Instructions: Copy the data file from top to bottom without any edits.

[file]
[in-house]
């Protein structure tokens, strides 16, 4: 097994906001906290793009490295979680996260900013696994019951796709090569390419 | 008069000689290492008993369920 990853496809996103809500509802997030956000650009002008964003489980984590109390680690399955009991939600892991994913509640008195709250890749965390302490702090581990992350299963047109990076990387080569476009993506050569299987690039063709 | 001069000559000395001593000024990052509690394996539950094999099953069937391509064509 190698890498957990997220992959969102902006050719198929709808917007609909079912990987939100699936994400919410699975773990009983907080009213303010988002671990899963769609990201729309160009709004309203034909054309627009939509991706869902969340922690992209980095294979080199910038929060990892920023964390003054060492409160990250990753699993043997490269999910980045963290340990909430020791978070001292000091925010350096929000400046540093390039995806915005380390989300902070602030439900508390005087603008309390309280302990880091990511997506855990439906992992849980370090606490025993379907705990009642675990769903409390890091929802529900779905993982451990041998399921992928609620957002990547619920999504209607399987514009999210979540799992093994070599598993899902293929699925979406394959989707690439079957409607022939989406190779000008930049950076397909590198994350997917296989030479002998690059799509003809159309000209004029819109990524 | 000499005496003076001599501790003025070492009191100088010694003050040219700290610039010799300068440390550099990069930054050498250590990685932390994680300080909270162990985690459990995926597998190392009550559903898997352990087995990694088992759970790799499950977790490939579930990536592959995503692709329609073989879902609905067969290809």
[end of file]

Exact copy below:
[in-house]
């Protein structure tokens, strides 16, 4: 097994906001906290793009490295979680996260900013696994019951796709090569390419 | 008069000689290492008993369920 990853496809996103809500509802997030956000650009002008964003489980984590109390680690399955009991939600892991994913509640008195709250890749965390302490702090581990992350299963047109990076990387080569476009993506050569299987690039063709 | 001069000559000395001593000024990052509690394996539950094999099953069937391509064509 190698890498957990997220992959969102902006050719198929709808917007609909079912990987939100699936994400919410699975773990009983907080009213303010988002671990899963769609990201729309160009709004309203034909054309627009939509991706869902969340922690992209980095294979080199910038929060990892920023964390003054060492409160990250990753699993043997490269999910980045963290340990909430020791978070001292000091925010350096929000400046540093390039995806915005380390989300902070602030439900508390005087603008309390309280302990880091990511997506855990439906992992849980370090606490025993379907705990009642675990769903409390890091929802529900779905993982451990041998399921992928609620957002990547619920999504209607399987514009999210979540799992093994070599598993899902293929699925979406394959989707690439079957409607022939989406190779000008930049950076397909590198994350997917296989030479002998690059799509003809159309000209004029819109990524 | 000499005496003076001599501790003025070492009191100088010694003050040219700290610039010799300068440390550099990069930054050498250590990685932390994680300080909270162990985690459990995926597998190392009550559903898997352990087995990694088992759970790799499950977790490939579930990536592959995503692709329609073989879902609905067969290809």